• The respective radial dimensions D1, D2, and D3 of proximal, intermediate, and distal cells 128a, 128b, 128c may be varied in any suitable manner so as to regulate the volume thereof, and consequently, the volume of fluid "F" that may be circulated therethrough. By varying the volume of fluid "F" circulated through each cell 128a-128c of cavity 128, the temperature of each corresponding region 120a-120c of radiating portion 120 of antenna assembly 100 may be substantially regulated, as discussed above.
  • As seen in FIG. 12, in another embodiment, cavity 128 defines a radial dimension D that is varied in a continuously decreasing manner over the axial length thereof, such that a generally tapered profile is exhibited. The tapered profile exhibited in this embodiment may also be applied to any of the embodiments disclosed herein above.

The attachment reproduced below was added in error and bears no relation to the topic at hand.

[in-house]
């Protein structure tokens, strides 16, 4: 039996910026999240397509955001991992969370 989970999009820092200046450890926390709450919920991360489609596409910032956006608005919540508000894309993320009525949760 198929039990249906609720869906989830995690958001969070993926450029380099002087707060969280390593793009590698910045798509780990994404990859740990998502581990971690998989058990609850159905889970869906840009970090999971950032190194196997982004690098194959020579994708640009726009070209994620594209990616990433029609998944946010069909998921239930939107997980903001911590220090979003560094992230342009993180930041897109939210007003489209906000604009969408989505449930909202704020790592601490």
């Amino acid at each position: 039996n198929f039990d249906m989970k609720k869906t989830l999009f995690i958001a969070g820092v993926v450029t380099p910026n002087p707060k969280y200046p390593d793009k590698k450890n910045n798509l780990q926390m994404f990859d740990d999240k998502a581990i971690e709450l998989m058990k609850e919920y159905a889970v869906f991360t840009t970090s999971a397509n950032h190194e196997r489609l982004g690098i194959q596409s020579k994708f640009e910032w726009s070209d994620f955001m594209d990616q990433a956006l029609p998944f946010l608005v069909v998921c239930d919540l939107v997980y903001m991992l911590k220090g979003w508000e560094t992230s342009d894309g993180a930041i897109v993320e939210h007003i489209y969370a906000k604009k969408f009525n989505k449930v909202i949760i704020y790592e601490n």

• FIG. 13 illustrates yet another embodiment in which antenna assembly 100 includes one or more temperature sensors 190 adapted, coupled, or operatively connected to segments 122a-122c of radiating section 122 of inner conductor 64. Temperature sensors 190 may be used to monitor any fluctuation in temperature in regions 120a-120c of radiating portion 120. It may be desirable to monitor the temperature of the radiating portion 120, and/or the tissue that may come into contact therewith, in an effort to guard against over heating and/or any unintended therapeutic effects on the tissue. This may be particularly useful in applications where microwave energy is used for treating or ablating tissue around the radiating portion. In alternative embodiments, temperature sensors 190 may be adapted, coupled, operatively connected, or incorporated into antenna assembly 100 at any suitable location, including, but not being limited to on sheath 124. Temperature sensors 190 may be located on or within the sheath 124 using any conventional means, e.g., adhesives. Temperature sensors 190 may also be located on one or more baffle members, e.g., baffle member 132, 134, if any. Temperature sensors 190 may be configured and adapted for electrical connection to a power supply 40 (FIG.1)